My day job is as a policy public servant in the state government of Victoria, in the south-eastern corner of Australia. Despite the discouragement to public servants to speak their mind openly in public words, I have written a number of reflections and short essays on the topic of governing. In this blog I have moved from posting these thoughts on a previous pseudonymous blog, to writing in my own name. Publish or be damned?
I have posted two conference papers I have given over the years on issues I have dealt with at work:
- Why is alcohol policy difficult?, and
- From Flashbacks to Testimony, on the approach to emotions and trauma in the Royal Commission into Institutional Responses to Child Sexual Abuse.
These essays include:
- Free speech and the public service
- My series: 13 ways of looking at a bureaucrat. You can find all mini-essays, prompted by Wallace Stevens poem by clicking on the governing, bureaucracy or politics tags.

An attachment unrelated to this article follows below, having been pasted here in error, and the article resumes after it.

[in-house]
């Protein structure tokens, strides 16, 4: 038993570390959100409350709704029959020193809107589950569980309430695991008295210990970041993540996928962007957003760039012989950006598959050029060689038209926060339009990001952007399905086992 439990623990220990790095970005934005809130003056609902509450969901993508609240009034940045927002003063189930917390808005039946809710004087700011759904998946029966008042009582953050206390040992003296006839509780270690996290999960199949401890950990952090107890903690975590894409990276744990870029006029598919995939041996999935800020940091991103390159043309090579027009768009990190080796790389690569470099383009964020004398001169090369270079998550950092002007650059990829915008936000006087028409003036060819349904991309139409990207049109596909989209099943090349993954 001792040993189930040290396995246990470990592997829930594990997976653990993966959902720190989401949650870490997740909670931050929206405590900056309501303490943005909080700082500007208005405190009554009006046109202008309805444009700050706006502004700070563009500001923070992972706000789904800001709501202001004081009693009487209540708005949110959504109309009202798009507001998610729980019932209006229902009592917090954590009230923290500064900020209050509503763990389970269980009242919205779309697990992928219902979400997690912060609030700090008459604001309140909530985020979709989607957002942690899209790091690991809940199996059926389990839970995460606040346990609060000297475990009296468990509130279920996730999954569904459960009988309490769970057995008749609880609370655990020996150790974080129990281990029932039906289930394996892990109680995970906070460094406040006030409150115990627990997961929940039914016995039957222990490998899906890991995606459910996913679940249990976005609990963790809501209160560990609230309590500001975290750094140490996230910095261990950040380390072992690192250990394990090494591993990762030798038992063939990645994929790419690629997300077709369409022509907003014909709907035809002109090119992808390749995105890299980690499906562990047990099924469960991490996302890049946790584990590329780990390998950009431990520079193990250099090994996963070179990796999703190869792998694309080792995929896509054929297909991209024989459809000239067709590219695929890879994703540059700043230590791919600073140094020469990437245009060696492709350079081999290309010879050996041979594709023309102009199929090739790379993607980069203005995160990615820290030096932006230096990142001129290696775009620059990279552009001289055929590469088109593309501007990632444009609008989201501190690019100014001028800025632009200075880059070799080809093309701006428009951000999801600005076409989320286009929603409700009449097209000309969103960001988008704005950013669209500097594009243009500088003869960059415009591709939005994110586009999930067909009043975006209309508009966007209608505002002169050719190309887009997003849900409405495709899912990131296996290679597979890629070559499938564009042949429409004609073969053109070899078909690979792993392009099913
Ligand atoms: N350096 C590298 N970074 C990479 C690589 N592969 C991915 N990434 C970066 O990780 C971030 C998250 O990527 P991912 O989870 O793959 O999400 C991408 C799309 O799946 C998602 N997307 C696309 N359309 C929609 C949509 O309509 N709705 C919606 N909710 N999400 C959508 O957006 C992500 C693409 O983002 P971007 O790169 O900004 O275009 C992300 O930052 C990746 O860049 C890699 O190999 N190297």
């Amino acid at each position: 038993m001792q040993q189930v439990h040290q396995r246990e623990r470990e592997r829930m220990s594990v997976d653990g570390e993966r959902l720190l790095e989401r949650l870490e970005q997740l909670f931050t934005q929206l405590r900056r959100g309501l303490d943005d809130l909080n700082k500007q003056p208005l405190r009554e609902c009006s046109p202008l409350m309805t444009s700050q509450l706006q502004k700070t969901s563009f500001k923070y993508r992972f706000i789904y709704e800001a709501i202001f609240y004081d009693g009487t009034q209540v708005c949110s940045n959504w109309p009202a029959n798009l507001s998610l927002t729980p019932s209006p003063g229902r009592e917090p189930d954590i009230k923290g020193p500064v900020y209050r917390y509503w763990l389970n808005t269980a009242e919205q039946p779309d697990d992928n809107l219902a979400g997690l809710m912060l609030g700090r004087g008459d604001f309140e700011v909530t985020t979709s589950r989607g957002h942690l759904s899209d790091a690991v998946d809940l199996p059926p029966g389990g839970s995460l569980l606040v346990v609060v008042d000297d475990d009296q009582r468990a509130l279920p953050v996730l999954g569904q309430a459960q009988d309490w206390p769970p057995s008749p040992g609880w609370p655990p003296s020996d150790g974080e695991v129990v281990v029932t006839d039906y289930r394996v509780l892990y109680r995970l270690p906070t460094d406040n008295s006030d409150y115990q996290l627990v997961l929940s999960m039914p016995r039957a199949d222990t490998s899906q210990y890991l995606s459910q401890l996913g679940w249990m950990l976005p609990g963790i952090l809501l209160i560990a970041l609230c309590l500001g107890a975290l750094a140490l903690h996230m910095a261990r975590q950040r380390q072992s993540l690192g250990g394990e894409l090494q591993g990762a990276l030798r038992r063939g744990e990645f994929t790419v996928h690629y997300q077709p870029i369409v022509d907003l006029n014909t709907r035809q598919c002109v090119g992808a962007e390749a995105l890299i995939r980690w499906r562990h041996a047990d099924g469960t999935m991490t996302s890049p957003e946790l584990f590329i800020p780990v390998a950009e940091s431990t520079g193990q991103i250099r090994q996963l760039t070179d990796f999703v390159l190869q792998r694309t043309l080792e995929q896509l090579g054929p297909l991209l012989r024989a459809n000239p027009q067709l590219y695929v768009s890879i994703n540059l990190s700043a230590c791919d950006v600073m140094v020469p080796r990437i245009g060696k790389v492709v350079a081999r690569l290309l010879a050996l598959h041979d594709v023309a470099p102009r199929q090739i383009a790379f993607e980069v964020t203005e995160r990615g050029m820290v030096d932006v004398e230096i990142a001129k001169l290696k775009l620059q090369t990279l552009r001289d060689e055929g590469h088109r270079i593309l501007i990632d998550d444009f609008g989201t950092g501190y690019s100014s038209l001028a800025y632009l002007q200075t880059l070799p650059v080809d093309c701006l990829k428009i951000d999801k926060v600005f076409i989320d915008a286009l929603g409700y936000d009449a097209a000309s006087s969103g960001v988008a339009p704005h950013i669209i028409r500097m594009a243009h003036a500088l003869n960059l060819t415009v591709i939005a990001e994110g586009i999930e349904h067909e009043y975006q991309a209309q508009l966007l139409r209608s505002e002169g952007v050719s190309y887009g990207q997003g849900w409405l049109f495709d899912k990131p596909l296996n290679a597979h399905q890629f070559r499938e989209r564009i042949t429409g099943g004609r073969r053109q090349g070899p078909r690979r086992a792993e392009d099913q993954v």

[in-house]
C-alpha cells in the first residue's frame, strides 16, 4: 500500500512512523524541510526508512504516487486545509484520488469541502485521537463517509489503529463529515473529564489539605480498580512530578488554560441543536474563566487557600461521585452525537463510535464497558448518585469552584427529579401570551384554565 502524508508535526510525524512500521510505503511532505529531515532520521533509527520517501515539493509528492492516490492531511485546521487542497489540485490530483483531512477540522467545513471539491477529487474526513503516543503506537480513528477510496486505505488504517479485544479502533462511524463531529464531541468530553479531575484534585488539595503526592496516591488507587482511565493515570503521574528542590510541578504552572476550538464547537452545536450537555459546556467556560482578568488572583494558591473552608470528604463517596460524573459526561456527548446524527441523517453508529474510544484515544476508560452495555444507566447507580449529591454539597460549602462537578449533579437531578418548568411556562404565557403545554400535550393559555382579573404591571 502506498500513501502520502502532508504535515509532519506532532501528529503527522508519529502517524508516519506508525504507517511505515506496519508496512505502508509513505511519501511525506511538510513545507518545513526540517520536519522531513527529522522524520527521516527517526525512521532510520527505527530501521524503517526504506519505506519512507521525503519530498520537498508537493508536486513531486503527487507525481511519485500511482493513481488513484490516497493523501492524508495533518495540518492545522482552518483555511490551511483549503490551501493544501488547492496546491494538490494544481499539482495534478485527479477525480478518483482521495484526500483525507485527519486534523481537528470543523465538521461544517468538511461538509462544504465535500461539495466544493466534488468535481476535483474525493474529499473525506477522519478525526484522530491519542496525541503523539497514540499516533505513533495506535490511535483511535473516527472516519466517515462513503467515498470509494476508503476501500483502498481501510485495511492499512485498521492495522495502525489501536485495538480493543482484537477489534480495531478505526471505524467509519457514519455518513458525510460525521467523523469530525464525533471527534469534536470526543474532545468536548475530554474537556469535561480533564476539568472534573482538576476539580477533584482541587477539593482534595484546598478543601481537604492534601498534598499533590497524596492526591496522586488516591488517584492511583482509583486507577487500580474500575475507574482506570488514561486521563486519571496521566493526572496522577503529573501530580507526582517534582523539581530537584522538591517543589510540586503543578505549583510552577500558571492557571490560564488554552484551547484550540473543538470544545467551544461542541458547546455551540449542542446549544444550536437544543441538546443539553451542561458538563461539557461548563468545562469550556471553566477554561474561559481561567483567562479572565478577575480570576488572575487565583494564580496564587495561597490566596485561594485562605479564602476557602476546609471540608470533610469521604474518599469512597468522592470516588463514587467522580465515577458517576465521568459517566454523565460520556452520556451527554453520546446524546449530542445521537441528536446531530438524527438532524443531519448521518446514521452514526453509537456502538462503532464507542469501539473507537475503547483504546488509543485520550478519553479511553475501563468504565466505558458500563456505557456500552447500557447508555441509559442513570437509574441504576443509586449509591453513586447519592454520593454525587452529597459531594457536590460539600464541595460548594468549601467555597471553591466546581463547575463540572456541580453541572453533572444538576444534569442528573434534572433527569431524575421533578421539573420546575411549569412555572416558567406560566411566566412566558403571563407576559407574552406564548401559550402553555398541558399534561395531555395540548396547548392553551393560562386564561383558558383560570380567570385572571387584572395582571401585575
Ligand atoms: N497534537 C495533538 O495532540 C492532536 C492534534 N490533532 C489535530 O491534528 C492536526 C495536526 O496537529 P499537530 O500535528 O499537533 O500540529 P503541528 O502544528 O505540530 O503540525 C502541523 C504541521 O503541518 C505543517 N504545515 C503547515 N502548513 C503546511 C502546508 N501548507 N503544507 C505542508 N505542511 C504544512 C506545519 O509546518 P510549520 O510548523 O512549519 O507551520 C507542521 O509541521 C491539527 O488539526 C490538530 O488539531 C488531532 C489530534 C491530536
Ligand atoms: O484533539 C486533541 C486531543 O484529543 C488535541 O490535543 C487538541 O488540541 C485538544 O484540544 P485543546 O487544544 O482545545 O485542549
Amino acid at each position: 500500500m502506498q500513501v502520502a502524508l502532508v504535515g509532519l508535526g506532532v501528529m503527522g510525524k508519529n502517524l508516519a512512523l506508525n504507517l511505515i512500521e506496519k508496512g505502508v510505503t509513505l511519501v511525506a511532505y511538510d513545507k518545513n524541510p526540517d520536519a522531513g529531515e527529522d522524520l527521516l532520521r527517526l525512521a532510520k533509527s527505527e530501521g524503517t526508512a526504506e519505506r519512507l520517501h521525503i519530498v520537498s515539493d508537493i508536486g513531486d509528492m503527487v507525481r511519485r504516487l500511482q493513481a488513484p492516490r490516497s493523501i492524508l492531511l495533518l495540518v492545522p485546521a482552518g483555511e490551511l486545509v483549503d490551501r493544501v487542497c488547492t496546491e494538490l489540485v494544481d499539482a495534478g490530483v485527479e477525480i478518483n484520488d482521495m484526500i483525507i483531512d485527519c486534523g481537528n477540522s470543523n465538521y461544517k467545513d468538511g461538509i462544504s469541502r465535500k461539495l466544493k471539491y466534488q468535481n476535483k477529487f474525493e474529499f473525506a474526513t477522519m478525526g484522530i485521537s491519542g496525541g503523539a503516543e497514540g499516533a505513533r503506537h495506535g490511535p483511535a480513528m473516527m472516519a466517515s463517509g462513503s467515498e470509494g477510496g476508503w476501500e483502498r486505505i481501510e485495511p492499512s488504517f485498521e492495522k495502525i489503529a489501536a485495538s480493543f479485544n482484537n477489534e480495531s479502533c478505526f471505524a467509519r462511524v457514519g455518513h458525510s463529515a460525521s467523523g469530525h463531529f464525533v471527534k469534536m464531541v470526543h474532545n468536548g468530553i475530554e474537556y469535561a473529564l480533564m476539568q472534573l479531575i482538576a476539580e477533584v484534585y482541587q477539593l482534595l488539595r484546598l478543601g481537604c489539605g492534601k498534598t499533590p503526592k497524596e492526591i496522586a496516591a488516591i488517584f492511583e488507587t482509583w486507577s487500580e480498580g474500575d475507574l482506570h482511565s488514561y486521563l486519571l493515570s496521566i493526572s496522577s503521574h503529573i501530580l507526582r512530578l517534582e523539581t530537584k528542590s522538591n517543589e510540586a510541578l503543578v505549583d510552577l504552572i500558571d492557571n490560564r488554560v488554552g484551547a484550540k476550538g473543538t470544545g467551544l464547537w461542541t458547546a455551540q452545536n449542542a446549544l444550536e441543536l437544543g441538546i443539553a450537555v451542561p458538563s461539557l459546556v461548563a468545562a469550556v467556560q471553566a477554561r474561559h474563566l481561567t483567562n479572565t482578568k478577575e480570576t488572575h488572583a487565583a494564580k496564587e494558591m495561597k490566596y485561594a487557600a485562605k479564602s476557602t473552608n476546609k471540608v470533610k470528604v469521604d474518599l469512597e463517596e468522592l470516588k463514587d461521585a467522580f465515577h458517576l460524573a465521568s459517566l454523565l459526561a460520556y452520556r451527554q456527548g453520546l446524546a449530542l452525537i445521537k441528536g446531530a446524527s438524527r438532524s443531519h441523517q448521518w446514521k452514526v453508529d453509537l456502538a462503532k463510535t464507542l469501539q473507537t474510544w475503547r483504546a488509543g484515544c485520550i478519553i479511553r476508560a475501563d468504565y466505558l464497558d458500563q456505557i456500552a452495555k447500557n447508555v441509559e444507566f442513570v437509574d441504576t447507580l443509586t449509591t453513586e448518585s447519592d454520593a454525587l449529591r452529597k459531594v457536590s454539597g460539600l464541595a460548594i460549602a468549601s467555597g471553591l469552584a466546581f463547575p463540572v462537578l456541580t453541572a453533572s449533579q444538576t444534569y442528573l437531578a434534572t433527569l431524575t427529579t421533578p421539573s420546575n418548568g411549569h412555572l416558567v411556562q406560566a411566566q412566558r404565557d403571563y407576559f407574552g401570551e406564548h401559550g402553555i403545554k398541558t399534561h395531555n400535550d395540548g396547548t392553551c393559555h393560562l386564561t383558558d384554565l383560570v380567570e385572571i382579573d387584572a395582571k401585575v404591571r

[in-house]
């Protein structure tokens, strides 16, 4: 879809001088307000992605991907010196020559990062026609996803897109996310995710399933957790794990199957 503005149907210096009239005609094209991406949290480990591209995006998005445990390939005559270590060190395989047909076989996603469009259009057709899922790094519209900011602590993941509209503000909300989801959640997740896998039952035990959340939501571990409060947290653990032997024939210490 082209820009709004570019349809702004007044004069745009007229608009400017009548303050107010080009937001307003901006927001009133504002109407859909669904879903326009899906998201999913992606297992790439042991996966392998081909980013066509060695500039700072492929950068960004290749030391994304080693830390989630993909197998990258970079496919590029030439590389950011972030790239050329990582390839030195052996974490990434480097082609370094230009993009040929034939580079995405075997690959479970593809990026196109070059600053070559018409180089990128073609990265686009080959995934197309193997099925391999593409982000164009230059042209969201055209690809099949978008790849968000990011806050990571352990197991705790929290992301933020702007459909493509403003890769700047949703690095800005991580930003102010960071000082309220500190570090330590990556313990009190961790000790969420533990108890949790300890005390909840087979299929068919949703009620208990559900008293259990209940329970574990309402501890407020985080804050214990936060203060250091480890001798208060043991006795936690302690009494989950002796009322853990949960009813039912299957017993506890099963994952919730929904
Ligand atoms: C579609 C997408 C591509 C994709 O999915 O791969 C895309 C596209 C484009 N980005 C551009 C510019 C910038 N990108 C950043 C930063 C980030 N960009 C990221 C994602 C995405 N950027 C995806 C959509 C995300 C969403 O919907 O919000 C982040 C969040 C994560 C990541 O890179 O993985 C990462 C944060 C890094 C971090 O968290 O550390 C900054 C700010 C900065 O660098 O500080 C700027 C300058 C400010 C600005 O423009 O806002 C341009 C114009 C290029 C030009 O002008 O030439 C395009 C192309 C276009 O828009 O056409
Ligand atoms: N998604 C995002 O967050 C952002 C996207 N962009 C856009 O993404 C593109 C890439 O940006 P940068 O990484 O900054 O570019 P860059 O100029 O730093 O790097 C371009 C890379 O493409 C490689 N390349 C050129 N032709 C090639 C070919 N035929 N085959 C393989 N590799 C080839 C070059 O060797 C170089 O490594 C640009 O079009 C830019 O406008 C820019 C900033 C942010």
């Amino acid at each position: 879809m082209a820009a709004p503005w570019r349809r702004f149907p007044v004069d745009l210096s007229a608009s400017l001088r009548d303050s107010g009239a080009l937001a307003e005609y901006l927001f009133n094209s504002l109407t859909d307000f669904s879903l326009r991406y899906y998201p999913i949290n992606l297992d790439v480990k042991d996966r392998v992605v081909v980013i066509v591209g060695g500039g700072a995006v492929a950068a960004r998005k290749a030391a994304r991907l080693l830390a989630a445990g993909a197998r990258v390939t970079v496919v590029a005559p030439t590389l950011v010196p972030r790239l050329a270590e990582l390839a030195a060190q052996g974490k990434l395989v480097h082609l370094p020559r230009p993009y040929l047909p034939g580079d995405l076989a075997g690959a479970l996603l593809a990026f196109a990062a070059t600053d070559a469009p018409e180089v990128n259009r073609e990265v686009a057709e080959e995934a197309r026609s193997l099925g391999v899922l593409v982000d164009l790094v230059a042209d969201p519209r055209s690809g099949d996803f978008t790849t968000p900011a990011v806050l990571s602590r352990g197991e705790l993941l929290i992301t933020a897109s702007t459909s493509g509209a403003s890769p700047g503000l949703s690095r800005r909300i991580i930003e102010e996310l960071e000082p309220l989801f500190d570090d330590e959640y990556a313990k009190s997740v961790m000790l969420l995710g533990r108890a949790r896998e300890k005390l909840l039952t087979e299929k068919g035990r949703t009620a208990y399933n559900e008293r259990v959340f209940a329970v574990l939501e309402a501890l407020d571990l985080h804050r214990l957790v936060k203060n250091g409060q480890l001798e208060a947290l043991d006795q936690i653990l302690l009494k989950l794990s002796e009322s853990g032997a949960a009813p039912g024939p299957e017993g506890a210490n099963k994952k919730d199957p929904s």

- Republics in distress
- Democracy’s discontents
- Myths of power: merchant, soldier, sage…?
- A song of sorries
- Behaviour anecdotes teams
- The return of the venal office holder and tax farmer
- Political order and political decay in Australia
- Millennial predictions: big states will continue to fragment
- An interlude on disaffection and living in truth
- Collapsing new buildings of government
- Cultural fragmentation and the collapse of authority in Western democracies
- The end of history revisited
- Cultural decay and political institutions
- A multi-polar world
- The return of sacred violence
- On tyranny or terror
- The unravelling of empires
- Political emotions
- Donald Trump and America’s wounded pride
- “Citizenship is a spiritual experience”
I believe in what I call the ordinary virtues of governing well. It is a kind of philosophy of my second vocation. Like Confucius and Machiavelli, I preach the virtues of this tradition, despite the difficulties I encounter when I try to enact these virtues in the institutions of our time.